Journal Article

Comparison Among Plasma, Serum, and Whole Blood Ethanol Concentrations: Impact of Storage Conditions and Collection Tubes

David M. Penetar, Jane F. McNeil, Elizabeth T. Ryan and Scott E. Lukas

in Journal of Analytical Toxicology

Volume 32, issue 7, pages 505-510
Published in print September 2008 | ISSN: 0146-4760
Published online September 2008 | e-ISSN: 1945-2403 | DOI: http://dx.doi.org/10.1093/jat/32.7.505
Comparison Among Plasma, Serum, and Whole Blood Ethanol Concentrations: Impact of Storage Conditions and Collection Tubes

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How blood samples are processed and stored before being analyzed for alcohol levels is of concern in the forensic and toxicological fields, and is important in the standardization of research methods. This experiment explored for systematic differences in ethanol levels among several methods of processing and storing blood samples. Five adults consumed a standard alcoholic drink (0.7 g/kg) over a 15-min period, and blood samples were taken 5 times during a 3-h period following drinking onset. Samples for plasma and whole blood were drawn into Vacutainers® containing either an anticoagulant or an anticoagulant plus preservative. Samples for serum were drawn into Vacutainers containing no additives or a preservative only. Separate sets of samples were analyzed on the day of the study, after storage at room temperature (25°C) for 24 h, after storage at room temperature for 10 days, or after 10 days of refrigerated storage. Neither processing condition (i.e., type of additive) nor storage condition significantly affected ethanol levels. Consistent with the literature, plasma and serum samples had significantly higher concentrations of ethanol than whole blood. This study shows that blood samples containing ethanol at levels ranging from 60 to 90 mg/dL (0.06 to 0.09 mg%) are not significantly altered by the type of collection tube used or storage condition during a 10-day period.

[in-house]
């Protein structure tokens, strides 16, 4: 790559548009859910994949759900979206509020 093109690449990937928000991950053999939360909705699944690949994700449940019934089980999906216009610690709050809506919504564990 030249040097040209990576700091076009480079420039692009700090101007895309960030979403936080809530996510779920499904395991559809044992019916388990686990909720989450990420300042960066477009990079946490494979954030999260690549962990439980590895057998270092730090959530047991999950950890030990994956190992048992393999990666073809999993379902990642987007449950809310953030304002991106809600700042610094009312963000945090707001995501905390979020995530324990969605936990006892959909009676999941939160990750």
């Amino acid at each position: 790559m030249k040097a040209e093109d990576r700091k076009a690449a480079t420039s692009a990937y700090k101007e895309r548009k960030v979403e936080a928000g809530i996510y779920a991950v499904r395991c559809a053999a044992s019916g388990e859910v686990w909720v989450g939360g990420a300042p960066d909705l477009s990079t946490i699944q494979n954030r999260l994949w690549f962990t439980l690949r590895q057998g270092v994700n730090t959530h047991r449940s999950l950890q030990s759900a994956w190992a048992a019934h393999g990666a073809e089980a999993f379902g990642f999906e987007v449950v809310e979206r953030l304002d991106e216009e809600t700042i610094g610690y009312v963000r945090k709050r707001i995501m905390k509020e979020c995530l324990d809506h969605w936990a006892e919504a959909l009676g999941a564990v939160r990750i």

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Subjects: Medical Toxicology ; Toxicology (Non-medical)

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